Tuesday 28 August 2018

Two Poems by Roy Marshall

Roy Marshall
After writing poems and songs as a child and teenager, Roy began writing poems again in his late thirties. A pamphlet, Gopagilla,  was published in 2012 and received favourable reviews in the TLS and elsewhere. His first full collection The Sun Bathers (Shoestring Press, 2013) was shortlisted for the Michael Murphy award, and a second collection The Great Animator appeared in 2017. Previously a nurse, Roy lives in Leicestershire where he works in adult education. He sometimes blogs at  https://roymarshall.wordpress.com/     

Michael Phelps Versus the Great White  

It is hard to get a shark to swim straight, 
so the crew speed off with a baited line. 
Michael waits his turn, a spring-loaded fin 
strapped to his back. He watches the monitors 
where his opponent shimmies after the lure. 

How beautiful, he thinks, remembering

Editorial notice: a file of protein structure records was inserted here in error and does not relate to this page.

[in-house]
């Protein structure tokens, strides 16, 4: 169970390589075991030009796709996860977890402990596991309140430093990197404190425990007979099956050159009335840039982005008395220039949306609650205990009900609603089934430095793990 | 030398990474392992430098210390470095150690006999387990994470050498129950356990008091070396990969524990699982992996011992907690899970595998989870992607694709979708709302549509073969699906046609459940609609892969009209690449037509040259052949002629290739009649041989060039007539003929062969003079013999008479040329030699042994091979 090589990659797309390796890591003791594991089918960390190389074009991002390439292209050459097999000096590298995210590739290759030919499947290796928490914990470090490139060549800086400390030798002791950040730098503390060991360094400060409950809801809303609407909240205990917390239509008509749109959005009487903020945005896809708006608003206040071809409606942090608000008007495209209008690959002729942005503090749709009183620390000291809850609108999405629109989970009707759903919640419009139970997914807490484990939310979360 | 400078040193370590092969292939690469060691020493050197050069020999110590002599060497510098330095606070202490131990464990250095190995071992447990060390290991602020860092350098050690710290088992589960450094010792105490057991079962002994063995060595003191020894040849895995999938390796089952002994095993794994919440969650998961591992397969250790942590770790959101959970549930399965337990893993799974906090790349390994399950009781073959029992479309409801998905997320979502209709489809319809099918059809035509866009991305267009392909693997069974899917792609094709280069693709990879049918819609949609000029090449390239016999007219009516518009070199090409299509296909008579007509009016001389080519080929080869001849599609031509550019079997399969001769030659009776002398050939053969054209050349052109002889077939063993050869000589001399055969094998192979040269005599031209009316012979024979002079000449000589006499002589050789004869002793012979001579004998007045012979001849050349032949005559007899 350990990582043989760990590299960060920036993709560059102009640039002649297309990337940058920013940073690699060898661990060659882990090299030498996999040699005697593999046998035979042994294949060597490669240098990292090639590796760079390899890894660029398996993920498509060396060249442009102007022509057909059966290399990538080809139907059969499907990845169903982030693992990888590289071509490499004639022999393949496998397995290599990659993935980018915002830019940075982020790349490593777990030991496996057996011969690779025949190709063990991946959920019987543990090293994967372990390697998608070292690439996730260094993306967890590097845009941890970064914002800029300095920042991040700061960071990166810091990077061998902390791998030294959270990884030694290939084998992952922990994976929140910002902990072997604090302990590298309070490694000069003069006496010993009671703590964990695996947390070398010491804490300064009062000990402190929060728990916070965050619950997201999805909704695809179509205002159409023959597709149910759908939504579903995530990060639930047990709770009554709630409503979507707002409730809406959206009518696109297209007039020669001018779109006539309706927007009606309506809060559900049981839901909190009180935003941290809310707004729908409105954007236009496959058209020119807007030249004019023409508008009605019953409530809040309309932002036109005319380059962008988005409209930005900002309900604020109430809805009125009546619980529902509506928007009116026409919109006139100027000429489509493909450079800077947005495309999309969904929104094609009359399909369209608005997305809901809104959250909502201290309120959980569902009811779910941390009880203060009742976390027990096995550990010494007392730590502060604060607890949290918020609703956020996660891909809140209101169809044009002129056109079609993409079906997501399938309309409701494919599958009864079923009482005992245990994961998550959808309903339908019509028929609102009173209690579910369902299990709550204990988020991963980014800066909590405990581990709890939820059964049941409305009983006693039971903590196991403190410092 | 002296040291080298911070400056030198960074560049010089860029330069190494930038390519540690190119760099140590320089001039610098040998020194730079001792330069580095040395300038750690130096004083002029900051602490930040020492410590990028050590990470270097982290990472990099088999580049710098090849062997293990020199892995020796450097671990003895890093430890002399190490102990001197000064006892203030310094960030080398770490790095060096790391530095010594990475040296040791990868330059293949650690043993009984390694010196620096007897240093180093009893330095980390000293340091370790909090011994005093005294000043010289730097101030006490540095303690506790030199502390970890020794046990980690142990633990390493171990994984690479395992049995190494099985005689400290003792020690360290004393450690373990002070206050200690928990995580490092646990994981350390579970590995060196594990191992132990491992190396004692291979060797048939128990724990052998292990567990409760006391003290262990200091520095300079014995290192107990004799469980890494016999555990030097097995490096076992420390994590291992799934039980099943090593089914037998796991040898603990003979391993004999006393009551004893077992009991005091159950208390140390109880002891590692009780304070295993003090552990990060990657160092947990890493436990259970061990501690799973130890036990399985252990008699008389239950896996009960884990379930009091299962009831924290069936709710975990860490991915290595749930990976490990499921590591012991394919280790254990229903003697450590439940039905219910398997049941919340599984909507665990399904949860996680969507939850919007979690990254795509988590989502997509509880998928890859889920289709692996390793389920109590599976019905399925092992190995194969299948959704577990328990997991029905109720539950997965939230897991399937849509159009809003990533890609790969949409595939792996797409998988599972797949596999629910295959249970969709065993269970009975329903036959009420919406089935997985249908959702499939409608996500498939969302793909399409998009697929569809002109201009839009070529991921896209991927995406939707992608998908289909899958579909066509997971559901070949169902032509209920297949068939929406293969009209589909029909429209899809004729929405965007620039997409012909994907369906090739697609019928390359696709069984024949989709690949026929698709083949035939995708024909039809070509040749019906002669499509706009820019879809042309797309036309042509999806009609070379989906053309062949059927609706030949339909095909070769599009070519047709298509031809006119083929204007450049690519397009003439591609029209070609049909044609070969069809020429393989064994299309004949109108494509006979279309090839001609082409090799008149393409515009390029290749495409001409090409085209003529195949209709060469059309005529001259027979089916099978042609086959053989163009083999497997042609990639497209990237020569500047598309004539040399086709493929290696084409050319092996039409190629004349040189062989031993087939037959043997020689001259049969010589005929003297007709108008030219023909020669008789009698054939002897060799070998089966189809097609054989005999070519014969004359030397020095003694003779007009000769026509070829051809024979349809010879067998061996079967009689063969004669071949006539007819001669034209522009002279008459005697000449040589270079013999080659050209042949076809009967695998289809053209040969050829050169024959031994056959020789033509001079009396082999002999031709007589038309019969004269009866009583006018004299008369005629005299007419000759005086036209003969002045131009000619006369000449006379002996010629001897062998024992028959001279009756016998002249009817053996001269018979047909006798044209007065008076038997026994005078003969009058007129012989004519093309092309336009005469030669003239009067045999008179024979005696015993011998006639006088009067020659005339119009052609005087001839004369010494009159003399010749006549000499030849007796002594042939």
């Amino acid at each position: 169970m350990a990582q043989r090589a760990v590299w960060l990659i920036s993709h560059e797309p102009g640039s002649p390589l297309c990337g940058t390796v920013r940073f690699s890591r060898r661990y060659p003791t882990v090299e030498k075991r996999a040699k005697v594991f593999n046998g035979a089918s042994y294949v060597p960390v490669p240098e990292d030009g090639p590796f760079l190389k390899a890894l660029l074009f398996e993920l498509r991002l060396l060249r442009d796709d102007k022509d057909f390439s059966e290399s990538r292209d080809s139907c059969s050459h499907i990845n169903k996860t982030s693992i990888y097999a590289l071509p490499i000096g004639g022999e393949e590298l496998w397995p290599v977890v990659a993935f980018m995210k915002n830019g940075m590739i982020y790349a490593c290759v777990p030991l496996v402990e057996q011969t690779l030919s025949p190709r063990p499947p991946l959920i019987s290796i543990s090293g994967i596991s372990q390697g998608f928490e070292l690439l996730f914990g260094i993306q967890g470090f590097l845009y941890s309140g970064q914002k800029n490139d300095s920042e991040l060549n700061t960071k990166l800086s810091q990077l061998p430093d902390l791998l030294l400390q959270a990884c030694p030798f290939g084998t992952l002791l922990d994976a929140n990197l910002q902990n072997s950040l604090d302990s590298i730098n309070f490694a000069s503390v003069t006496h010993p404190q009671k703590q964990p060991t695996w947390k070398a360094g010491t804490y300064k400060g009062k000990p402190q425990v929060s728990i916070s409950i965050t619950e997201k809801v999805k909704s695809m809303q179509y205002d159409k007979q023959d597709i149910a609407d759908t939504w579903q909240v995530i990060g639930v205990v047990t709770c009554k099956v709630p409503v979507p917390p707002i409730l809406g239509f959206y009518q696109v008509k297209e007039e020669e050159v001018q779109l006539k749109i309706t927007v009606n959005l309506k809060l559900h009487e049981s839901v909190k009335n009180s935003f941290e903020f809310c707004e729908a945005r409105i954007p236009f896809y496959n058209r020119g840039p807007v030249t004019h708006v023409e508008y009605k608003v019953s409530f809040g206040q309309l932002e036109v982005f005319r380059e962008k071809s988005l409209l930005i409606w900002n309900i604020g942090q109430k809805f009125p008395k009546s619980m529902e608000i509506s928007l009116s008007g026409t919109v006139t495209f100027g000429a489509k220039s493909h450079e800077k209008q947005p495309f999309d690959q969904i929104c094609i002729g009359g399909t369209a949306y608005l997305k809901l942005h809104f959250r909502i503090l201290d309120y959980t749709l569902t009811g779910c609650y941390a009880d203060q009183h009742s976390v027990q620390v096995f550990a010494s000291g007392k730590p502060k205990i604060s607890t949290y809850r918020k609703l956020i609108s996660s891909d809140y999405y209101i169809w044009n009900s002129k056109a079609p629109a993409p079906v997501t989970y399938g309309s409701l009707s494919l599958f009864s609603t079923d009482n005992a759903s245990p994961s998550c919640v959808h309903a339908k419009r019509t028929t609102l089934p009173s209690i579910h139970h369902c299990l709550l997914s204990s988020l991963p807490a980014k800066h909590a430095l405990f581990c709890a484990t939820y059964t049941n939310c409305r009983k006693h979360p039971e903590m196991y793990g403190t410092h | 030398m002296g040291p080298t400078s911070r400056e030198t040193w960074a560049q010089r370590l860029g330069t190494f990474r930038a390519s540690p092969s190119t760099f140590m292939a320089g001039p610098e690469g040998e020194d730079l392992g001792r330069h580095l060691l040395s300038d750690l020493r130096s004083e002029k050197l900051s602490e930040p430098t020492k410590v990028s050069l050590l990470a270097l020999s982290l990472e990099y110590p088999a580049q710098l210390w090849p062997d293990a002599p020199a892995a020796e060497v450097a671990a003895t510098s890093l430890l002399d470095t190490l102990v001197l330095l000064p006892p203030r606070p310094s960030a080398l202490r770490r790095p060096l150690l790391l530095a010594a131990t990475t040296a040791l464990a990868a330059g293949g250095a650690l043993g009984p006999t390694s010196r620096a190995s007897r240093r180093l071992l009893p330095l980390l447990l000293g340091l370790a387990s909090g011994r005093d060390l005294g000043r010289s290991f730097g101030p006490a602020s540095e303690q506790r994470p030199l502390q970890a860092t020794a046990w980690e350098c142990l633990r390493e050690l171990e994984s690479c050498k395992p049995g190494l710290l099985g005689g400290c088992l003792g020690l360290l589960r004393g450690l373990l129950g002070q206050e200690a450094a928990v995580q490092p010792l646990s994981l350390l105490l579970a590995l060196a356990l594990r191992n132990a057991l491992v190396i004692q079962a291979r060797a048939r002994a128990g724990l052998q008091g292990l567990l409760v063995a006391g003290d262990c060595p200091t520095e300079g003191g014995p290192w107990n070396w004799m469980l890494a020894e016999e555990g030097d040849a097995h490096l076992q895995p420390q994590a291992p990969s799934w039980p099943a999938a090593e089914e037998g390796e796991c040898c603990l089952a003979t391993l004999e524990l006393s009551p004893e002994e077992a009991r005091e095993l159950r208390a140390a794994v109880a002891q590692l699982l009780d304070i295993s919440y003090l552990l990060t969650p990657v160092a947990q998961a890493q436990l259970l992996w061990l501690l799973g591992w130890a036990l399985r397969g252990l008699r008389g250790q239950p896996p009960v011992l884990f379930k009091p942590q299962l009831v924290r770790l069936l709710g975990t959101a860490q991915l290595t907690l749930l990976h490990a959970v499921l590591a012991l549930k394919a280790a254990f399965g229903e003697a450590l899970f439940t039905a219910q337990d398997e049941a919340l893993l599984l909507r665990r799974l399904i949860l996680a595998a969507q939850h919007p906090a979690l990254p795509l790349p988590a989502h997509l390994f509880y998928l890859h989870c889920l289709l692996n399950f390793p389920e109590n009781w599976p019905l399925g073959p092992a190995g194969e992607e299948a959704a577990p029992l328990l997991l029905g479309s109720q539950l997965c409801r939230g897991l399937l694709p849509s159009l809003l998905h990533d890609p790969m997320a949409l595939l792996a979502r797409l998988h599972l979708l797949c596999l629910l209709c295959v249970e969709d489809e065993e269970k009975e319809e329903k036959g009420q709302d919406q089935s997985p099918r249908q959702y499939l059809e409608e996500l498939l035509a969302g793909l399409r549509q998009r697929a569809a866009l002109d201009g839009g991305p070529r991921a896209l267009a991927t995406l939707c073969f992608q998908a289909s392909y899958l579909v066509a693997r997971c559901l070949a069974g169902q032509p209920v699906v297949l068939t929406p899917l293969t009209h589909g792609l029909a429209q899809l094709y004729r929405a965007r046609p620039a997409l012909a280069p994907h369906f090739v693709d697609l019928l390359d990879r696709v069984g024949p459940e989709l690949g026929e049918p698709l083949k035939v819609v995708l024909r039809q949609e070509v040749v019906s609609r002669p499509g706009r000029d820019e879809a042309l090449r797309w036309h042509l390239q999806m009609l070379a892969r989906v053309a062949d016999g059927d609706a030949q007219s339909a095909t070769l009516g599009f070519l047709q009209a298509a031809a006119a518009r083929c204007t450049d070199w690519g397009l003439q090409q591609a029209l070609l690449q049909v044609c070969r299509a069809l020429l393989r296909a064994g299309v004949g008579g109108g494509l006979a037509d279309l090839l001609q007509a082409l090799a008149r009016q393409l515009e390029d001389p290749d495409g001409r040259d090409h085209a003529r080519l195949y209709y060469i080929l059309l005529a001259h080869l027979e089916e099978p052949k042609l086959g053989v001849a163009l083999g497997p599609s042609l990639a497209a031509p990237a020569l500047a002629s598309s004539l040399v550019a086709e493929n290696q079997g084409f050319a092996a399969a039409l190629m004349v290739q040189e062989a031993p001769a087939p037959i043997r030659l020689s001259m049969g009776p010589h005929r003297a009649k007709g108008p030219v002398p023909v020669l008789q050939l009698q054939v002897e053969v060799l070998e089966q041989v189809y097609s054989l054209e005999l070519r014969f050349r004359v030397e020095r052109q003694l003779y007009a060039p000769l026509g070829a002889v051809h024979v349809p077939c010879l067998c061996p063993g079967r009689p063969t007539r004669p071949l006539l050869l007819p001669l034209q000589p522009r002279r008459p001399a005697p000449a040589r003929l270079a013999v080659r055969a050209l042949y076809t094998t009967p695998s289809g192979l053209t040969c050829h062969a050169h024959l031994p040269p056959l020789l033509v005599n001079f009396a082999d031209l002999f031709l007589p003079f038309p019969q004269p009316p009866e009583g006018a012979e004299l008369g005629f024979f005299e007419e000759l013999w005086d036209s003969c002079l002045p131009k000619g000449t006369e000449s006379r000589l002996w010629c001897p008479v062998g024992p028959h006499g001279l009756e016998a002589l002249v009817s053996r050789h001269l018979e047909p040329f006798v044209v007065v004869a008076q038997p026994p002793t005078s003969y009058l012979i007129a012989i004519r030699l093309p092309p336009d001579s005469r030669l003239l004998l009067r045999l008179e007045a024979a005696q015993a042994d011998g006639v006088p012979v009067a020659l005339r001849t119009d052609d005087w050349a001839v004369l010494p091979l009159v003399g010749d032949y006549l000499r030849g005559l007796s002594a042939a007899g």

a Beijing menu that listed shark fin soup. 
At school, he too became prey, with his jug ears 
and an easily mimicked lisp. One report card read 
‘can’t sit still, can't be quiet, can’t concentrate.’

Michael pulls on huge flippers; this is one race 
he knows he can never win. He regulates 
his breathing, thinks of the money, of how 
if a shark stops swimming it dies.   

First published in Strix, summer 2018 

The Shapeshifter’s Courtship  

When he was fish, she became otter. 
She changed into oak, he, woodpecker. 
He shifted to wheat, she cleaved into furrow. 
She thinned into leaf, he thrilled as a breeze. 
He fell as blood, she received him as sand. 
She flitted into songbird, he soared as hawk. 
He rolled into rock, she clung as moss. 
She rose as full moon, he became the drawn tide. 
He changed into a mirror, she, a stone in flight.

First published in Coast to Coast to Coast, summer 2018  

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